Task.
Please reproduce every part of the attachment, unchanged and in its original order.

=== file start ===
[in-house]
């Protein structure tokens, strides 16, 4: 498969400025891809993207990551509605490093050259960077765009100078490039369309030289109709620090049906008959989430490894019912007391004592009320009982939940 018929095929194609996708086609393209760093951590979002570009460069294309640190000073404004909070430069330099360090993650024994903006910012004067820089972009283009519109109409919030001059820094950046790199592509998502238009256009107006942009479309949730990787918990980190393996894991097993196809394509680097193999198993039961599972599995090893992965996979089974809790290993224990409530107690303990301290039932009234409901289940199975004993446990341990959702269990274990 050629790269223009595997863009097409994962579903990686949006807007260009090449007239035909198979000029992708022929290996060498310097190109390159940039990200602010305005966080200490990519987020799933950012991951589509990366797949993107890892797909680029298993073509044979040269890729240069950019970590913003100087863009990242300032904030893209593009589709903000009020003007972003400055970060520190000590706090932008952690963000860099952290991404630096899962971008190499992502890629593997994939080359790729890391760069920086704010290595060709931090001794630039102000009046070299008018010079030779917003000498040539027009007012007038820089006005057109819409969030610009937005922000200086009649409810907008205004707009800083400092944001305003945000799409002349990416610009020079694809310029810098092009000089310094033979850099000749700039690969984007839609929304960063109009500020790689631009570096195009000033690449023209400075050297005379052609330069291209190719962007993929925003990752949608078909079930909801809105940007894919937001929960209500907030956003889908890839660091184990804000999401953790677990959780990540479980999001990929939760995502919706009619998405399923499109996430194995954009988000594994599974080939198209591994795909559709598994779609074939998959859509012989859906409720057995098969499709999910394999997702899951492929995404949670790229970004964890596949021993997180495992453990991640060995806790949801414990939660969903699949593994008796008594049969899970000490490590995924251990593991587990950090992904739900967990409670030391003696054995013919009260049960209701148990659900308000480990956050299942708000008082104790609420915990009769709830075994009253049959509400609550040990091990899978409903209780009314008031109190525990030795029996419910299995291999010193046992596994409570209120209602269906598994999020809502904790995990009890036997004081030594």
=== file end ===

[in-house]
């Protein structure tokens, strides 16, 4: 498969400025891809993207990551509605490093050259960077765009100078490039369309030289109709620090049906008959989430490894019912007391004592009320009982939940 018929095929194609996708086609393209760093951590979002570009460069294309640190000073404004909070430069330099360090993650024994903006910012004067820089972009283009519109109409919030001059820094950046790199592509998502238009256009107006942009479309949730990787918990980190393996894991097993196809394509680097193999198993039961599972599995090893992965996979089974809790290993224990409530107690303990301290039932009234409901289940199975004993446990341990959702269990274990 050629790269223009595997863009097409994962579903990686949006807007260009090449007239035909198979000029992708022929290996060498310097190109390159940039990200602010305005966080200490990519987020799933950012991951589509990366797949993107890892797909680029298993073509044979040269890729240069950019970590913003100087863009990242300032904030893209593009589709903000009020003007972003400055970060520190000590706090932008952690963000860099952290991404630096899962971008190499992502890629593997994939080359790729890391760069920086704010290595060709931090001794630039102000009046070299008018010079030779917003000498040539027009007012007038820089006005057109819409969030610009937005922000200086009649409810907008205004707009800083400092944001305003945000799409002349990416610009020079694809310029810098092009000089310094033979850099000749700039690969984007839609929304960063109009500020790689631009570096195009000033690449023209400075050297005379052609330069291209190719962007993929925003990752949608078909079930909801809105940007894919937001929960209500907030956003889908890839660091184990804000999401953790677990959780990540479980999001990929939760995502919706009619998405399923499109996430194995954009988000594994599974080939198209591994795909559709598994779609074939998959859509012989859906409720057995098969499709999910394999997702899951492929995404949670790229970004964890596949021993997180495992453990991640060995806790949801414990939660969903699949593994008796008594049969899970000490490590995924251990593991587990950090992904739900967990409670030391003696054995013919009260049960209701148990659900308000480990956050299942708000008082104790609420915990009769709830075994009253049959509400609550040990091990899978409903209780009314008031109190525990030795029996419910299995291999010193046992596994409570209120209602269906598994999020809502904790995990009890036997004081030594």